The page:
The United States Women's Soccer team has a busy summer ahead of them preparing for the London Olympics, and it starts this Sunday against China.
Hope Solo, Abby Wambach, Alex Morgan and the No. 1 ranked USA will take on No. 18 ranked China at PPL Park in Philadelphia Sunday evening. The USWNT has been on a good run ever since last summer's World Cup, losing just once since the final, 0-1 to their new nemesis Japan in April.
With just under two months to go before the girls begin Olympics group play, Pia Sundhage and Co. still have some questions to be answered.
What do we need to learn about the USWNT this Sunday against China? Read on to find out.
The USWNT has a big problem when it comes to its striking options. A great, big problem, that is.
Alex Morgan, Lauren Cheney, Amy Rodriguez, newbie Sydney Leroux and, of course, Abby Wambach have all seen plenty of action in 2012, and they've each taken advantage of their opportunities.
Morgan can't stop scoring, Wambach is still going strong, and Leroux has had everyone talking since her five-goal performance against Guatemala during qualifying earlier this year.
Cheney and Rodriguez haven't been lighting up the scoreboard as much as the others, but they're doing their part from a supporting role these days.
So, like I said, Pia Sundhage has a big problem on her hands, but it's one every coach wants.
Wambach and Morgan are clearly the leaders of the pack and are sure bets to be starters during the Olympics, despite them having contrasting styles. Leroux's recent exploits may still not be enough to earn her a spot over Cheney or Rodriguez, who may have to play as midfielders to get some action.
Since Sunday's match is just a friendly, it would be great for all of these players to get on the pitch for some amount of time.
Team USA is a loaded, offensive powerhouse. Almost every player has a quick pace and good control, and everyone but the goalkeeper comes forward rather often.
Lots of teams sit back against the US—and teams built like it—soak up the pressure and hope for one or two chances to steal a winner.
This is essentially how Japan has played in the last year, and they've seen good results because of it. This will most likely be China's game plan on Sunday, and you can bet Colombia and North Korea will display something similar in a couple months.
This team isn't build to grind out wins against lesser teams, and we can't get frustrated by negative tactics. The USWNT is particularly quick on the wings with Heather O'Reilly and super-sub Megan Rapinoe, and it'll be up to the wide players to unlock defenses.
A fast start is always the key to games like this. An early goal would do wonders for the US on Sunday evening. Which brings me to my next question...
The first step is getting past the stifling defense; next you've got to actually put the ball in the net.
While the Domincan Republic and Guatemala (ranked 93 and 81 respectively) aren't the most impressive opponents, the fact that the USWNT put up a combined 27 goals against them, and allowed none, earlier this year is a great sign no matter how you look at it.
The USWNT is the best in the world all over the pitch, but they've been known to waste too many chances in front of goal (see, World Cup final 2011).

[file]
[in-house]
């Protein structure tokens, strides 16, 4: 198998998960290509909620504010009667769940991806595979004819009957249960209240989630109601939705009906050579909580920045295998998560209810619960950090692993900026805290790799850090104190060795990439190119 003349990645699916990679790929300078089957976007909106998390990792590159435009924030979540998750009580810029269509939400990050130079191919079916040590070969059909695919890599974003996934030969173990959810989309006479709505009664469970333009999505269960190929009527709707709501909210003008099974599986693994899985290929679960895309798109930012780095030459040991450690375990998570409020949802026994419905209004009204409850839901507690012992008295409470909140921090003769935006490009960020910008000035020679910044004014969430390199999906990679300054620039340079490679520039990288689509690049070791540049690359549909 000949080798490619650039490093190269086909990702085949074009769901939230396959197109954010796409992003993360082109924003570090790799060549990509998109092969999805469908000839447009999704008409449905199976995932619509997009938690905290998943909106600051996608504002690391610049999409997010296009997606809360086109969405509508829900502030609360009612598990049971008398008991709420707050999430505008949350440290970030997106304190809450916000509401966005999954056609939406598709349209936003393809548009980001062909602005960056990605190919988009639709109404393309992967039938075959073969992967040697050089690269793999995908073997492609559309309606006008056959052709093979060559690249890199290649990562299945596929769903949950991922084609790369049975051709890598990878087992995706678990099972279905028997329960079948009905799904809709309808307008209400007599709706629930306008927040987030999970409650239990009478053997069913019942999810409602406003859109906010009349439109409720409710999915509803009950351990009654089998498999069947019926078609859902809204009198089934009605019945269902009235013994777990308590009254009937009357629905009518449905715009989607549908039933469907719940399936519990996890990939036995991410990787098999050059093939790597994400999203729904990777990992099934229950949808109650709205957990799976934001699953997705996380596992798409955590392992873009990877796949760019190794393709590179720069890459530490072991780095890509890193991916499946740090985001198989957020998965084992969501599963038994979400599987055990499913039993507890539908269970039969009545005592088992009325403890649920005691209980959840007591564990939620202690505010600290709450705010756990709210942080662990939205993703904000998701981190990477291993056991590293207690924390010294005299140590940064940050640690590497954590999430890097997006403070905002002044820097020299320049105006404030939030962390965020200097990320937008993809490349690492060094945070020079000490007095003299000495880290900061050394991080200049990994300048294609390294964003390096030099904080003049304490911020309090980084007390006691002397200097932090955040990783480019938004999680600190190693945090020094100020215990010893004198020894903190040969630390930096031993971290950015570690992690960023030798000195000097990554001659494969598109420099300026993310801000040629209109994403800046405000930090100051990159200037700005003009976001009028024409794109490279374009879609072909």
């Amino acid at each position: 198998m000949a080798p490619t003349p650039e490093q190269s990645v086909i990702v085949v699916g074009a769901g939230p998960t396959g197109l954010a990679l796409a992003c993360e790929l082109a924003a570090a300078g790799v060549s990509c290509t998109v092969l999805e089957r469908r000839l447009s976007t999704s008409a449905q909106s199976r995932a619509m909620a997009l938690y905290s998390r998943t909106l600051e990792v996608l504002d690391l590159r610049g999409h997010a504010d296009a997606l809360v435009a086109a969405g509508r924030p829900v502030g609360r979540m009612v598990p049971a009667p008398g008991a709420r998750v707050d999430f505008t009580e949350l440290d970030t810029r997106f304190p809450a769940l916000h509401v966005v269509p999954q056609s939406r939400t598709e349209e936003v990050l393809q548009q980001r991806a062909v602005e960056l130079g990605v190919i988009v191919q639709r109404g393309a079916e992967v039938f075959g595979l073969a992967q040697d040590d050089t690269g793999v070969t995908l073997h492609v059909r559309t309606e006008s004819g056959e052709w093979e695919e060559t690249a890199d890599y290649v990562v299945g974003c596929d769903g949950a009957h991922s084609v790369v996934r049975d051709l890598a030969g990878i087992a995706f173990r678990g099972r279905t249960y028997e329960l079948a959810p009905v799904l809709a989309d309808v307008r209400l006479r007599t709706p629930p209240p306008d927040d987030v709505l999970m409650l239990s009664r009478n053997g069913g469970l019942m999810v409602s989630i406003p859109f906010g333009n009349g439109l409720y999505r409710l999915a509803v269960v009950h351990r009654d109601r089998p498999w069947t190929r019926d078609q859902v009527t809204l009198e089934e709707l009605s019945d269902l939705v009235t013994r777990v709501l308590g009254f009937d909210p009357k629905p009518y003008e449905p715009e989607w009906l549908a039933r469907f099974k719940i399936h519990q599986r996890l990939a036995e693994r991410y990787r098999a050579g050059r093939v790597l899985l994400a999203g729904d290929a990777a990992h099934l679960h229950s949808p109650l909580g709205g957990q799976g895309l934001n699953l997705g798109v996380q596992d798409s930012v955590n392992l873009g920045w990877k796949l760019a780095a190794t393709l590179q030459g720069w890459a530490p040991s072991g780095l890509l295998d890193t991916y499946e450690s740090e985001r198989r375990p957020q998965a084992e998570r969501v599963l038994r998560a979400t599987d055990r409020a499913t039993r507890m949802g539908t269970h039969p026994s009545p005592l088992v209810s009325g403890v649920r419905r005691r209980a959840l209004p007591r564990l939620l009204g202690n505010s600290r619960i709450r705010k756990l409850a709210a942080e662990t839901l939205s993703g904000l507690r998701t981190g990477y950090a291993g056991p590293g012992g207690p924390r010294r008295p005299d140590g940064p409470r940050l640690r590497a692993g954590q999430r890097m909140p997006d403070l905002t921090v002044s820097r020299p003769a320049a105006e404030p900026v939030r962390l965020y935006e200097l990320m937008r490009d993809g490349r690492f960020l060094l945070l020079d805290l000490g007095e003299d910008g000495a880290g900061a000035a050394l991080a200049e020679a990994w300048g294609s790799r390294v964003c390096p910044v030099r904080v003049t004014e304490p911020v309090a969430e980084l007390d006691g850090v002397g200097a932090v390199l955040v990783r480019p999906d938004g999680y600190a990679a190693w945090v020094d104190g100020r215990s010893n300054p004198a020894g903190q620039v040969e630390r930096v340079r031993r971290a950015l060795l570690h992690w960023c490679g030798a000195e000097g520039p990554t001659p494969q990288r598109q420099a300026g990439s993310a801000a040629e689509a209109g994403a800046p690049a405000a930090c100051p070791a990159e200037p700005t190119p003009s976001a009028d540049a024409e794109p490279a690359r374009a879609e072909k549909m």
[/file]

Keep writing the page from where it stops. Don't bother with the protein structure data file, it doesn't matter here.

Even though it was against vastly inferior opponents, seeing the ball hit the back of the net that many times had to feel good, and Alex Morgan and Co. haven't slowed down a whole lot since.
They've scored three or more goals in eight of 12 games in 2012, and it's not just the forwards getting it done either.
Carli Llyod, Shannon Boxx, Heather O'Reilly and Tobin Heath are all helping out from midfield.
If this team can fix their scoring woes, they will really light it up this summer in London.
Pia Sundhage has been a fan of the typical 4-4-2 lately, but with the speed the USWNT possesses all over the pitch, Sunday may be great time to change things up a bit. Especially up front.
With the scoring streaks Alex Morgan, Abby Wambach and the young Sydney Leroux have been on lately, it would be great to see the three of them starting together up front against China.
If not Leroux, why not put Lauren Cheney or Amy Rodriguez in her place?
The US will need to score and score plenty this summer, so three up front makes a lot of sense.
What doesn't make sense is to leave attackers on the bench in favor of defensive-minded midfielders against a team like Japan (who the US could meet in the final again).
Whatever our best formation is, it's one with plenty of attack-minded players on the pitch, including the defenders.
When Ali Krieger went down earlier this year with a torn ACL and MCL, it looked like very bad news for the USWNT's Olympic hopes. Fast-forward to now and Krieger is ahead in her rehab and should be back to full fitness about a month before the Games begin.
But will she have a spot waiting for her?
The right-back position has switched feet over recent months between Amy LePeilbet, Kelley O'Hara (very attack-minded), Stephanie Cox and veteran Heather Mitts. Considering the side has only allowed four goals in 2012 since Krieger went down, you'd have to say she hasn't been missed too much.
But she will be in London against teams like France, Japan, Canada or Great Britain.
Krieger has owned the right-back spot in recent years, and she balances attack with defense wonderfully. She can turn on the speed at a moment's notice, provides good cover for Heather O'Reilly to move farther inward at times and can deliver a killer cross.
The problem is she won't have much match fitness when the Olympics begin, so Pia Sundhage needs to prepare for life without her.